I’m thinking about the nurse who’s over tired, has tested positive several times this year, and might not be able to visit their family for Thanksgiving. 

I’m thinking about the person who’s been crying themselves to sleep lately. They hide it well, but inside, they’re struggling. 

I’m thinking about the student who’s hard work is finally paying off. 

I’m thinking about the little Black girl who is feeling inspired to lead. 

I’m thinking about the person reading this right now, who is actually special in so many ways, but just needed the reminder. 

Yes, my dear, I’m thinking about you. Because you’re important enough to be thought of. You’re important enough to be seen. And you’re important enough to be heard. 

You are and have always been someone worth thinking about. 

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[FREE] What’s Next? A Workshop on Managing Anxiety in Times of Change

A lot is happening right now.

Really, it has been all year, but especially right now. 

So, I’m sliding in your inbox this weekend to let you know I’m hosting an online workshop where we’ll discuss practical coping strategies for managing anxiety in times of change. 

If you’re on the financial struggle bus, grab a free ticket with promo code: GIFTED

Grab your ticket here.

It’ll be dope to have face to face time with folks like you who read this newsletter. 

Open This for Instant Stress Relief

Are you feeling stressed or overwhelmed right now? 

That’s okay. It really is. 

Let’s take a moment to meditate together. 

This meditation will work best if you’re sitting down or laying down. 

This won’t take long. 

You can keep your eyes open.

Okay, let’s start with a very slow deep breath in.

Hold it for 3 – 2 – 1

And let it out. 

Again, deep breath in. 

Hold for 3 – 2 – 1

And let it out slowly. 

Place one hand on your belly. 

Notice how it expands as it fills with air. 

Deep breath in. 

Hold. 

Out. 

You are here right now. 

This moment is for you. And it’s so good that you’re taking time for yourself. 

I’m glad you’re here.

Let’s take another slow deep breath in. Hold. 

And, let it out slowly. 

Again, in.

Hold. 

Let it out super s-l-o-w-l-y. 

Now, notice the surface beneath you. Feel the weight of your body being supported.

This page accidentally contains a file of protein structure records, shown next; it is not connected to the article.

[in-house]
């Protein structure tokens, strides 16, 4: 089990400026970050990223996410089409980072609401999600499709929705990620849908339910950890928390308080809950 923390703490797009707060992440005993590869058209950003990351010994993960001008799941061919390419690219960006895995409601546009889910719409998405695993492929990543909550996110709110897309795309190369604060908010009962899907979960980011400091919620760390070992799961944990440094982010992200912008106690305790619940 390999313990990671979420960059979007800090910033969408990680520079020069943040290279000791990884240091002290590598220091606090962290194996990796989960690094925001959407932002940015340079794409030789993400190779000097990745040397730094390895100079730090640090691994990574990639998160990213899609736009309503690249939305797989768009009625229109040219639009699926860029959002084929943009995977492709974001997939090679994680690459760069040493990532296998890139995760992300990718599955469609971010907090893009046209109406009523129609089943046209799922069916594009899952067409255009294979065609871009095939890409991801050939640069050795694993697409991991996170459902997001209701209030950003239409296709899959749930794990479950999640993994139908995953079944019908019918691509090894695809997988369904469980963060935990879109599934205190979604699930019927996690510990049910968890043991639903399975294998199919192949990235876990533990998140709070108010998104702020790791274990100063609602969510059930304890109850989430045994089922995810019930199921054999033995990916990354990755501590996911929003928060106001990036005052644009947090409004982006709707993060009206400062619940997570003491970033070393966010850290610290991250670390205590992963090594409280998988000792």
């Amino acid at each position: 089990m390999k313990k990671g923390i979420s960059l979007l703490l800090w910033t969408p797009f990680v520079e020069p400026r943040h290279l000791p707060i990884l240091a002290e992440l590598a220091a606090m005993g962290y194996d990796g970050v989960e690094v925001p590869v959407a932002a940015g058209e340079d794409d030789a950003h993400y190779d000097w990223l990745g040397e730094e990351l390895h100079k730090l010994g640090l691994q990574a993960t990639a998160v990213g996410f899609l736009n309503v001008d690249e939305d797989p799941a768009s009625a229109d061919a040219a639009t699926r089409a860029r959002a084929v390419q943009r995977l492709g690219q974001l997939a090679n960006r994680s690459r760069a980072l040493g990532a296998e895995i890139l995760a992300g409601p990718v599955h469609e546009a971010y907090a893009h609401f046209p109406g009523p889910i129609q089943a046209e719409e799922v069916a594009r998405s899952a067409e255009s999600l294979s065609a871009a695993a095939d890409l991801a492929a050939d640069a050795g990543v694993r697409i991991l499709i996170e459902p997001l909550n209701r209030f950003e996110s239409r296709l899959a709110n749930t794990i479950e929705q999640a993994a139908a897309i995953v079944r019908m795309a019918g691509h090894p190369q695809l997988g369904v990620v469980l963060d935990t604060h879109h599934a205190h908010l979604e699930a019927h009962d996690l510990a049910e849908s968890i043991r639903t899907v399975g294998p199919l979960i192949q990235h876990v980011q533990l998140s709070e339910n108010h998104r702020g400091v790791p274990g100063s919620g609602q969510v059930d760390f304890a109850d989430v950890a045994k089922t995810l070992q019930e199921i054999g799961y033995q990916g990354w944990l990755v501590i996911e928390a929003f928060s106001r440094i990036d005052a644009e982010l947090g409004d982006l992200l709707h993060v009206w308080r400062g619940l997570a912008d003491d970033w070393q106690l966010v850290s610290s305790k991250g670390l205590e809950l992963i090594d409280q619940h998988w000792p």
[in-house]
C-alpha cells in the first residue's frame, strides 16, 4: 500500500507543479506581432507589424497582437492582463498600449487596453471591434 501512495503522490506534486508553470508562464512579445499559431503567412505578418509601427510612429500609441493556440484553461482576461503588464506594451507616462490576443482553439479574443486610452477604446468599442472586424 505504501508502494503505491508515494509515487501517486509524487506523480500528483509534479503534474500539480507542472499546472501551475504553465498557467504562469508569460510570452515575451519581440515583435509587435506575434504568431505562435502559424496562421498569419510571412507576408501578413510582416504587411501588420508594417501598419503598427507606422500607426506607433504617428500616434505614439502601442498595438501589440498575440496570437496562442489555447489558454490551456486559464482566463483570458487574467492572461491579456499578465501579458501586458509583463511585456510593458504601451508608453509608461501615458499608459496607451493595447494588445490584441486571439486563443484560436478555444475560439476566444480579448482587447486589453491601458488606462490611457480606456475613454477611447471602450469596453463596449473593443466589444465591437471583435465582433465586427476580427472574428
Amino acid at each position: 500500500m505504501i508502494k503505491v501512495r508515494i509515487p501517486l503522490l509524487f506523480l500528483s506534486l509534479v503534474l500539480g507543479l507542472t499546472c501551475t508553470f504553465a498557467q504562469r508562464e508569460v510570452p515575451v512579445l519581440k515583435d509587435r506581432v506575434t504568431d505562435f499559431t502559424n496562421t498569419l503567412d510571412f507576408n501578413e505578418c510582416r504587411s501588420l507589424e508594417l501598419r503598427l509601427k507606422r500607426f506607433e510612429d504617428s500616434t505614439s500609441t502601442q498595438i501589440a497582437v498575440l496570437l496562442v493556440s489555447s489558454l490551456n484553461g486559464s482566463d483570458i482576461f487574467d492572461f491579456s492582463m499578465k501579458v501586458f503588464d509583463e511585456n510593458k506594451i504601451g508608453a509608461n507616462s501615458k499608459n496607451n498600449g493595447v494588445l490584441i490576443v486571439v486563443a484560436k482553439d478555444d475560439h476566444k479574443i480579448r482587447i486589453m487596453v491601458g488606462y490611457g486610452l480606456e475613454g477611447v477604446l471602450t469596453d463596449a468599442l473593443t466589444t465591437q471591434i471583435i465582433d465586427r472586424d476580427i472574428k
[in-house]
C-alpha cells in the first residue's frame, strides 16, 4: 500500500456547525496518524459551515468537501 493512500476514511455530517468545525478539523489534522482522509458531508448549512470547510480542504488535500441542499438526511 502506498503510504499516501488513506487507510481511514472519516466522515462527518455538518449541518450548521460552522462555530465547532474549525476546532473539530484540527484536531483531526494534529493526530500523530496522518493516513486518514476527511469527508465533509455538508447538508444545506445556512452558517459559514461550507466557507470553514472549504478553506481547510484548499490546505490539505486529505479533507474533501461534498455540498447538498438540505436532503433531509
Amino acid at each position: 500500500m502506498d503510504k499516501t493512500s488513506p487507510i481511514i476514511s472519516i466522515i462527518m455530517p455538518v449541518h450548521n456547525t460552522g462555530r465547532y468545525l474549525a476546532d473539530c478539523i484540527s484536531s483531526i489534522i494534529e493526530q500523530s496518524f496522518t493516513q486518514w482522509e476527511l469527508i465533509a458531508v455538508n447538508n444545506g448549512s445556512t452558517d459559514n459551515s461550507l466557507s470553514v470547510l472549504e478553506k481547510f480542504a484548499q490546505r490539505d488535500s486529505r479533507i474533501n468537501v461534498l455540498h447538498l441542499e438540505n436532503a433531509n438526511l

Say, “I am safe. I am supported. I am present.” 

Okay, actually say it. Whisper it if it feels strange to do this. 

Say, “I am safe. I am supported. I am present.” 

Allow your body to sink deeper into the surface beneath you. 

Feel your heaviness. 

Relax your shoulders. 

Unclench your jaw. 

Wiggle your toes a bit. 

Sink deeper. 

Sink a little more. 

Ease into the space you’re in. This is your space. 

You are safe right now. You are supported. 

You are present. 

Another deep breath in. 

Hold. 

Then, out. 

Notice how you feel. 

You did it. 

Let’s close out. 

Thank yourself for taking a moment for self-care.

When you show up better to yourself, you can show up better to those who need you. 

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The Most Difficult Question I’ve Had to Answer

“How will you know when you’ve arrived?” 

I had told her about the hustle, about how hard I’d been working to have the life my ancestors died for me to have, and that was her response. 

How will I know. 

There’s no map for us – especially not today. We know to keep hands locked on steering wheels and eyes straight ahead, but we’re not always sure what we’re looking towards. We know survival. I know survival. I know getting to the next day and just making it by grace. I know paying bills and saving up – only the crack open the bank and watch it all fall out.

So, what’s it mean to build and sustain generational wealth? What’s it mean to maintain a home without fear of being evicted? What will our definition of excellence be when our baseline is whiteness and all the ways we don’t fit in? 

Someone once told me that a poor homeless white man still holds more privilege than the richest most successful Black man you’ve ever met. It’s almost as if my definition of greatness can’t be rooted in money and possessions. It can’t be based on degrees on the wall. It has to have more legs than that, more meaning. It has to be God and only God. That’s my benchmark: how much do I trust Him in any given moment and what am I doing to serve others? 

It feels good to write that, it feels harder to live it. And still, I don’t have an answer to her question. I won’t know when I’ve arrived. My family will be safe and our bodies clothed, but I’ll still have so far to go. 

Don’t Tell Me To Take It Easy, I’m a Perfectionist

On letting go – some. 

  1. “It isn’t done yet, so I can’t go to bed.” 
  2. “I know it doesn’t matter to anyone else, but I’m not happy with it yet. (So, I’ll hold my breath until it’s right).” 
  3. Oh, and is this one you: “I can’t let them think I’m incompetent.” 

I don’t like letting go.

In fact, I’m holding onto middle school grudges and hurt from lies that stung more than sticks and stones ever could.

I’m hold onto anger and fear and to the idea that something can be perfect. I’ve held my breath through tasks, miniscule tasks that no one else in the world even knows/cares about, because I want it all to be perfect. 

If it’s perfect: my world won’t crumble.

If it’s perfect: they won’t leave.

If it’s perfect: I will matter until it is broken again. 

When they tell me to take it easy, I become perplexed. These are words with which I am unfamiliar. Today, however, I desire to know them like black knows night.

I need to know them because my life depends on ease. It depends on my comfort with unfinished things. It depends on me leaving the men’s group I found to be so helpful, until several made it plain that my black life didn’t matter. I must “pass on this one, because I don’t have the energy for it.”

I must tread lightly or my blood pressure will spike and I’ll drop. 

Most of all, my wife and daughter need me here, so I must let go some. I am breathing now – and now is always of importance. 

What are you needing to let slip and fall? Loosen your grip.

🙋🏽‍♀️Thoughts on this message? Let me know at hello@thesapronextdoor.com.